One thing that appears to be forgotten by many, including some of your readers, why lockdown was implemented. It wasn't so much to protect YOU or, indeed, OTHERS as to not overwhelm health services/hospitals with the fallout of an as yet difficult to gauge newcomer. One might say those in charge of logistics were and are, at best, hoping to stagger the fallout. Damage limitation in other words.

    Still, I do realise, as they say in the motherland, that I can talk sense till my lips are frazzled and my mouth comes apart at the seams, it won't make fat all difference.

    Wishing you and your readers happily cocooned days; may your butterflies, unblemished, soar when lockdown is (officially) lifted,
    U

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    1. OF COURSE I'm being selfish. I have just one life, as does my wife; we really don't wish to die of some nasty imported virus. I would have thought that this was plainly obvious to everyone. Anyone who says they think otherwise is lying, or a fool!

      One of the most lauded countries that have refused 'lockdown' was dear old liberal Sweden. It might change your mind if you read of the disaster that is now happening there. To attempt to preserve economy over life, and now see the disastrous results, to me is appalling.

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    2. Having read your reply I looked into Sweden's policy in more detail. It is rather interesting since, in so many ways, Sweden has been held up as an inspiration for the rest of Europe in terms of their social ideas for many years. IKEA and their Billy bookcases notwithstanding.

      Essentially their laisser-faire attitude a daring experiment. Who knows how it'll all pan out.

      In the meantime we have floods and locusts somewhere in Africa. I also happened upon onto a study re Tuberculosis and fight thereof. An eyeopener. In the immortal words of Michael Caine "Not many people know this", did you know that tuberculosis which has been around forever, only just about being reined in (vaccine for children, none for adults), is still the biggest killer within the spectre of potentially deadly infections, spread from person to person? Neither did I.

      Think about it, Cro, if you aren't already: The attention we give to THE Virus distracts. Not only from other ills that befall people, but politics, policies. I am not one for conspiracy theories but even so I can't help thinking that the Virus is the eye of the perfect storm. All attention taken away from every day's ebbs and floods.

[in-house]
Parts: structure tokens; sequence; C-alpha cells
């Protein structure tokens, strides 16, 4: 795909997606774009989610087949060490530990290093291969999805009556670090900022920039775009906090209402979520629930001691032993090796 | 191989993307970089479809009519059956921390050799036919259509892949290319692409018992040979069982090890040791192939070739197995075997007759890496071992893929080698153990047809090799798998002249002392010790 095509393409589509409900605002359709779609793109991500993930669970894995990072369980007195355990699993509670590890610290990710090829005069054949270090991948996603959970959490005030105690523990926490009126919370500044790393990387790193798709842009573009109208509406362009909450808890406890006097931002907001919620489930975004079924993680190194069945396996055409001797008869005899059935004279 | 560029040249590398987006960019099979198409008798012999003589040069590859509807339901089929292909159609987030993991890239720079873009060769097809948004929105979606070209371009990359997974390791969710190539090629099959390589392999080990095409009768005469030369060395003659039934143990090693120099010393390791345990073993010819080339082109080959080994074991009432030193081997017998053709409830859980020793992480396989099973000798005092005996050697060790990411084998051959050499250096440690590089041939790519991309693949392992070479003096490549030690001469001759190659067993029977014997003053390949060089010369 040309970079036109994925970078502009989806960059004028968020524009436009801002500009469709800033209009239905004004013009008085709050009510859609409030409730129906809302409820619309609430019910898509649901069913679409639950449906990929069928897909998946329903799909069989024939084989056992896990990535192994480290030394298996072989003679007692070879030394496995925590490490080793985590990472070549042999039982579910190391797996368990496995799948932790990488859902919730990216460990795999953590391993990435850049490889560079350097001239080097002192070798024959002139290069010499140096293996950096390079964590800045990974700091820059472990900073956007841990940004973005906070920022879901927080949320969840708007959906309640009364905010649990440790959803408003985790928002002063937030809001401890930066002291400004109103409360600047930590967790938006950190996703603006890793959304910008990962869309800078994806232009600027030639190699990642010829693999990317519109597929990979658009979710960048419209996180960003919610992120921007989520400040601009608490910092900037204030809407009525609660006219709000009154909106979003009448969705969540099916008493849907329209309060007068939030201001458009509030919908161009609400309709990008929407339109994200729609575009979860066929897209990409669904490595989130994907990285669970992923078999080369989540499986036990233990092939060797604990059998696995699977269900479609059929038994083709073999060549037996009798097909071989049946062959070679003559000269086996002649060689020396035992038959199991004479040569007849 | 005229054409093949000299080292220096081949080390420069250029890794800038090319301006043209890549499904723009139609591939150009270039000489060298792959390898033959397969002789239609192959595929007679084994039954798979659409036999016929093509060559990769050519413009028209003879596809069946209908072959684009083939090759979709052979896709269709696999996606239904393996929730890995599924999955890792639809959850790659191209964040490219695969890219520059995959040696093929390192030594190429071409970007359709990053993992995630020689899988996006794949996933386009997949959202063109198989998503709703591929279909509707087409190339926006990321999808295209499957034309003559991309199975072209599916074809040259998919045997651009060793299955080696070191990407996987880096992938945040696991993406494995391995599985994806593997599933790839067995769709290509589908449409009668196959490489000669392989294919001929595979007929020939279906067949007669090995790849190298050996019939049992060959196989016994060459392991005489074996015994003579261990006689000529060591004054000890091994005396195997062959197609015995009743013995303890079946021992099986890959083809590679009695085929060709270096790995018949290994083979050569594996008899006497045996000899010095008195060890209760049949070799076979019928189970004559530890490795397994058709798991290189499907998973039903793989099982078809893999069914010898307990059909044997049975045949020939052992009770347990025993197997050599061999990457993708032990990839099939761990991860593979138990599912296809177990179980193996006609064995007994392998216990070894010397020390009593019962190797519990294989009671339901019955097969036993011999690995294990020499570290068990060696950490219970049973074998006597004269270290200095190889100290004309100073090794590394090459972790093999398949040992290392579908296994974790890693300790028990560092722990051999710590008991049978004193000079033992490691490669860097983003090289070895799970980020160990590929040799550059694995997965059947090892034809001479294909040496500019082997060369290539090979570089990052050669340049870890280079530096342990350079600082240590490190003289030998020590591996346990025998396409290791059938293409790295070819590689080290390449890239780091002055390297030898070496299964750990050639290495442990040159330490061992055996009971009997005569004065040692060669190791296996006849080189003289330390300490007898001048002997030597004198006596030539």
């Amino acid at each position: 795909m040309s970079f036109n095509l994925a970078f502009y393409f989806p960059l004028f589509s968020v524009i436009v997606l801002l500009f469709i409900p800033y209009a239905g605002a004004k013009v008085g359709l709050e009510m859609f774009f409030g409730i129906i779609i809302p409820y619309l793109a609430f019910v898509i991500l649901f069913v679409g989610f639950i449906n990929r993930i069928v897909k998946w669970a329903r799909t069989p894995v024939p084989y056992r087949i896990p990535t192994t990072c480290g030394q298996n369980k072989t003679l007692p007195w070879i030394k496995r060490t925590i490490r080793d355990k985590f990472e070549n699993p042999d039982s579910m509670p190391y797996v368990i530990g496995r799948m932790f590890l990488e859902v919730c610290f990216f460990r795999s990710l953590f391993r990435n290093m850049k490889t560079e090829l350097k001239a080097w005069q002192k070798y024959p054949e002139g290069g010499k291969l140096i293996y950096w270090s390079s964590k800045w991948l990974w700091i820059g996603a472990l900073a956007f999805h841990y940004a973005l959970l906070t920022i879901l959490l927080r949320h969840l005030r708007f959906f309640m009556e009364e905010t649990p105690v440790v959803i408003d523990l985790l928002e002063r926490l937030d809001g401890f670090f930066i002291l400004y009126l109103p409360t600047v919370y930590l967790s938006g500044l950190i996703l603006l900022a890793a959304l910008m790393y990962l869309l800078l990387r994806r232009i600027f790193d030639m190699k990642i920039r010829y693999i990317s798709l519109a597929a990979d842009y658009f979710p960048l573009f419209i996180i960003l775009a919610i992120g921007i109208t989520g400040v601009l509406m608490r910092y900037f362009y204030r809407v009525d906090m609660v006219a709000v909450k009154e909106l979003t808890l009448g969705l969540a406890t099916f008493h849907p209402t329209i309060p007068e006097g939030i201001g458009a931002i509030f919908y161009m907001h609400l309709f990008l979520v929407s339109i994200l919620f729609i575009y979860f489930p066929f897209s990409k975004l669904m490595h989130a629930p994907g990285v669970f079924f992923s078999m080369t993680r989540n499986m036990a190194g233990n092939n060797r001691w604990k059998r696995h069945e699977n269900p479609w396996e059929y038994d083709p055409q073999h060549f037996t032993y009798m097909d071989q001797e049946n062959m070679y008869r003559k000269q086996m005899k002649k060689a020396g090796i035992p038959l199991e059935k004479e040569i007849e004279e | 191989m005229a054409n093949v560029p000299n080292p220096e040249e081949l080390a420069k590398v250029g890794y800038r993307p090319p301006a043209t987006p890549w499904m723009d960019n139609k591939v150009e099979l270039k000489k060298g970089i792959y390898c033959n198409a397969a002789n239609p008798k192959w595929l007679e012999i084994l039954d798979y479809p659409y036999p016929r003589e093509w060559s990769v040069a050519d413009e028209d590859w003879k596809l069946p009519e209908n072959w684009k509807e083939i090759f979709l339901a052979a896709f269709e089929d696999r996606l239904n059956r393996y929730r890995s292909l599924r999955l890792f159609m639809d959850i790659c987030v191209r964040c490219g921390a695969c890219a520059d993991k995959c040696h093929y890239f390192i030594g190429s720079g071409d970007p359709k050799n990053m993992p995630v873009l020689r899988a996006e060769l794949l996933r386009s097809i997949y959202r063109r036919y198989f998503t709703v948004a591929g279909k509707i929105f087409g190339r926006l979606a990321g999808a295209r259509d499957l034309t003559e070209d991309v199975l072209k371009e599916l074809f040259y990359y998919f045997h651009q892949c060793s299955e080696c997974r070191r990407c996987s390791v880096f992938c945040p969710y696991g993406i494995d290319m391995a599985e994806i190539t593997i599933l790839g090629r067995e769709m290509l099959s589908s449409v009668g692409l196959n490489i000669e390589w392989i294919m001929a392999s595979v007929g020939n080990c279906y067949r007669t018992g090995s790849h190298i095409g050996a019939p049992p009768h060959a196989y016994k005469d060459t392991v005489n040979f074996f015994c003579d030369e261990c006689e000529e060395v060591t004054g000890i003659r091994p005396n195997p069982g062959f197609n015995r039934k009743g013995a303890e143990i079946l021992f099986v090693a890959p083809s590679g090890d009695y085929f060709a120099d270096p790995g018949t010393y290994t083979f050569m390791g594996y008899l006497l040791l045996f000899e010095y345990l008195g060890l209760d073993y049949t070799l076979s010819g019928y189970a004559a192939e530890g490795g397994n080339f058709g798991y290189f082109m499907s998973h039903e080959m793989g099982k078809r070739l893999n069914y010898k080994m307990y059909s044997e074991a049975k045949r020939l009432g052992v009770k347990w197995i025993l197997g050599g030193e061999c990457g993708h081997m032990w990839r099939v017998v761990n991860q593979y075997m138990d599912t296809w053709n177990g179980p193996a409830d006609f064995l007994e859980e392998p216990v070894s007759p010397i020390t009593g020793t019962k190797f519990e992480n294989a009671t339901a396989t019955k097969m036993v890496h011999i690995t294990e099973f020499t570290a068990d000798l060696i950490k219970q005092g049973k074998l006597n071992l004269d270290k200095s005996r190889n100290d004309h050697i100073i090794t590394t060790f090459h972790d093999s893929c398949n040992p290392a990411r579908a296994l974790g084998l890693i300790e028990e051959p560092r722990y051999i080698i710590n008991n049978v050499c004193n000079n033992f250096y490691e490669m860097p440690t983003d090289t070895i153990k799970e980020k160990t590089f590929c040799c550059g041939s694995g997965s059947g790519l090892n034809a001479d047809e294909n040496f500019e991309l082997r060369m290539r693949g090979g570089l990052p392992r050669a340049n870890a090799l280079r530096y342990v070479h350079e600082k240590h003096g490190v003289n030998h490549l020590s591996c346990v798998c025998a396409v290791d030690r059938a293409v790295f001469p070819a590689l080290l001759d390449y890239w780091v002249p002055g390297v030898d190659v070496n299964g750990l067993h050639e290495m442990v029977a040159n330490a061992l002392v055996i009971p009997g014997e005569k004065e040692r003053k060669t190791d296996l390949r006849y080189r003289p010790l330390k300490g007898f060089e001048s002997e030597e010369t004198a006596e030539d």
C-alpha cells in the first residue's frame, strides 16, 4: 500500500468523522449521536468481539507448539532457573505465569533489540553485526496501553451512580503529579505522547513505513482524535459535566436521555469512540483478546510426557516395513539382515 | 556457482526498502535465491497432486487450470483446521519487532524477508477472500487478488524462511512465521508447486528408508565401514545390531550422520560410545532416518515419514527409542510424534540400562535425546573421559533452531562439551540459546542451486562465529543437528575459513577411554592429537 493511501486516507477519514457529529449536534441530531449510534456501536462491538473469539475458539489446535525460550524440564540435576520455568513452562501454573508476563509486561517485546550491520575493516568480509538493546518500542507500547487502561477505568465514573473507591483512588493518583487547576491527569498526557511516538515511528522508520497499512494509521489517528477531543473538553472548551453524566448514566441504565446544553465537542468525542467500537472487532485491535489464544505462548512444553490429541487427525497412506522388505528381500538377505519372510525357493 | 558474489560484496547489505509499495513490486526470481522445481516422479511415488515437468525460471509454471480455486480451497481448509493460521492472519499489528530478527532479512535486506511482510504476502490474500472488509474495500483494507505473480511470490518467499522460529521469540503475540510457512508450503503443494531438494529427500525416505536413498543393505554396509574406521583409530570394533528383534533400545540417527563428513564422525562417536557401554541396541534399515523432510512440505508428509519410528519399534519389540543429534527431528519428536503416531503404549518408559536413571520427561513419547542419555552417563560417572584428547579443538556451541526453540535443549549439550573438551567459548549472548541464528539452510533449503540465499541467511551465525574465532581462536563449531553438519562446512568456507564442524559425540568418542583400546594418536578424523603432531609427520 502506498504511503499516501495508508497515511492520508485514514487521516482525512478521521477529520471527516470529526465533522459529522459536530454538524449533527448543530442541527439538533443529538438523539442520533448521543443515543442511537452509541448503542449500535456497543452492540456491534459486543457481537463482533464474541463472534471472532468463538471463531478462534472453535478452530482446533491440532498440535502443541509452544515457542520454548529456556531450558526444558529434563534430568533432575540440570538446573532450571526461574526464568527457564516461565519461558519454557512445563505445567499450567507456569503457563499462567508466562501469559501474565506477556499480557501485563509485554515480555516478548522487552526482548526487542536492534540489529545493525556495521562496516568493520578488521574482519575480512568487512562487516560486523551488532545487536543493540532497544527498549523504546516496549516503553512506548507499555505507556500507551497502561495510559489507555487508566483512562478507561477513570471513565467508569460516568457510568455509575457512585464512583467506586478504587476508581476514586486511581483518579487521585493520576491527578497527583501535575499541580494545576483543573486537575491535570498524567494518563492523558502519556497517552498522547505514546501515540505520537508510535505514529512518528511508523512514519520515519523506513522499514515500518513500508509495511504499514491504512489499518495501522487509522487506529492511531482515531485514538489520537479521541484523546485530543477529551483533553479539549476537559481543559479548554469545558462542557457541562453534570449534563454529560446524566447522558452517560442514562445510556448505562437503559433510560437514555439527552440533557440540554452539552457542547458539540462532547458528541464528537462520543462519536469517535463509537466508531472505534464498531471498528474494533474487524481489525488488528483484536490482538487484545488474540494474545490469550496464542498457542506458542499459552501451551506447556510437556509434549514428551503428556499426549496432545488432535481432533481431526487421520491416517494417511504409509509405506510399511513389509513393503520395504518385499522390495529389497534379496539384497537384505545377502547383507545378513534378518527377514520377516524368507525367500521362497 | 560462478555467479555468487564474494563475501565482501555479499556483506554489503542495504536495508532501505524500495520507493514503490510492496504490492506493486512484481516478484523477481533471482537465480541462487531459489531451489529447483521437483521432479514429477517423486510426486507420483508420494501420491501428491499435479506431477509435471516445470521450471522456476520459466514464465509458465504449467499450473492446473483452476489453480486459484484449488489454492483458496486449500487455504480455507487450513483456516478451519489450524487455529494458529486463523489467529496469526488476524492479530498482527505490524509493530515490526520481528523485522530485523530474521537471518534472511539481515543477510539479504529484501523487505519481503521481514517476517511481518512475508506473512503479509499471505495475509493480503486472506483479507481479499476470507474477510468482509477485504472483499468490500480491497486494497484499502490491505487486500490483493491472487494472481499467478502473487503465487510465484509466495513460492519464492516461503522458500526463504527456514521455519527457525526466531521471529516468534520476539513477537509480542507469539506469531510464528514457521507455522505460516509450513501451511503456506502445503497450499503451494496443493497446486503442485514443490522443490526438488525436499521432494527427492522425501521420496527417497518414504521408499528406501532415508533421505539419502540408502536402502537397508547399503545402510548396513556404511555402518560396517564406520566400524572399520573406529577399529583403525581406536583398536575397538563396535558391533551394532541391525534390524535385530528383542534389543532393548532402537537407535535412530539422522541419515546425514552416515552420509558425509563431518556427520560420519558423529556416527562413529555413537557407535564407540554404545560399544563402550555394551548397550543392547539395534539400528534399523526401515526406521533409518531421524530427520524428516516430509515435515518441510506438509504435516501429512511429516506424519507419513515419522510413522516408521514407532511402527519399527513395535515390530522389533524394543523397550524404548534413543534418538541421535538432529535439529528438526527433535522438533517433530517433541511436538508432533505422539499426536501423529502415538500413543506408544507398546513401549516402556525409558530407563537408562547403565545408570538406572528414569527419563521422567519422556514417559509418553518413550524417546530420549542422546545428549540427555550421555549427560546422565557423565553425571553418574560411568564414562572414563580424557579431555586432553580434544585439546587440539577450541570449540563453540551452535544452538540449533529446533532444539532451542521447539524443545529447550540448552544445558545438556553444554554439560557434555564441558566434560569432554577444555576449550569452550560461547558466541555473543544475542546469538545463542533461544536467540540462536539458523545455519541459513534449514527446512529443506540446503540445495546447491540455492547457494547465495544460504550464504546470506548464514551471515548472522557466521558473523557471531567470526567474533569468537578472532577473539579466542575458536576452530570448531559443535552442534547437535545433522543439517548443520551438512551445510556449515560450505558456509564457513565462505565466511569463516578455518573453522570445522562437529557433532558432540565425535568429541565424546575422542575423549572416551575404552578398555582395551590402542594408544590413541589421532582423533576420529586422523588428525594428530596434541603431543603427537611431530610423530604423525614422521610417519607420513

U

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    3. You're right; it's all-consuming. There is hardly a moment on Radio or TV when they are NOT talking about it. I try not to write about it too much, but the consequences are far ranging.

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  17. As I too live in a tourist area I largely agree with you Vro except many folk up here rely on the income from tourism - B and B's, hotels, pubs, gift shops, ice cream parlours - I could go on. It is all worrying for so many people.

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    1. There are so many people whose incomes have been affected, but if the result is to save lives, it's surely preferable!

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  18. "Better to be poor than die a horrible death from Covid." That's how I feel also, Cro. What good is it to save the economy if there's no one left to save it for.

    And yes, you see pictures of people in restaurants, at the beach, parks, etc. not wearing masks and not social distancing. What are they thinking? Our DIL's are nurses and see every day how horrible this virus can be.

    We are sheltering at home - don't leave the house except to pick up curb-side groceries... and walk the neighborhood on occasion (wearing a mask). Restaurants and other businesses are re-opening (crazy) here, but we won't be going anywhere for quite a while. On the upside Dallas number of new cases have finally gone below 250 a day...

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    1. Whatever Macron says here, I shall continue to self isolate to the extent that we already do. I certainly shan't be rushing to restaurants, and I certainly won't be welcoming Parisian tourists.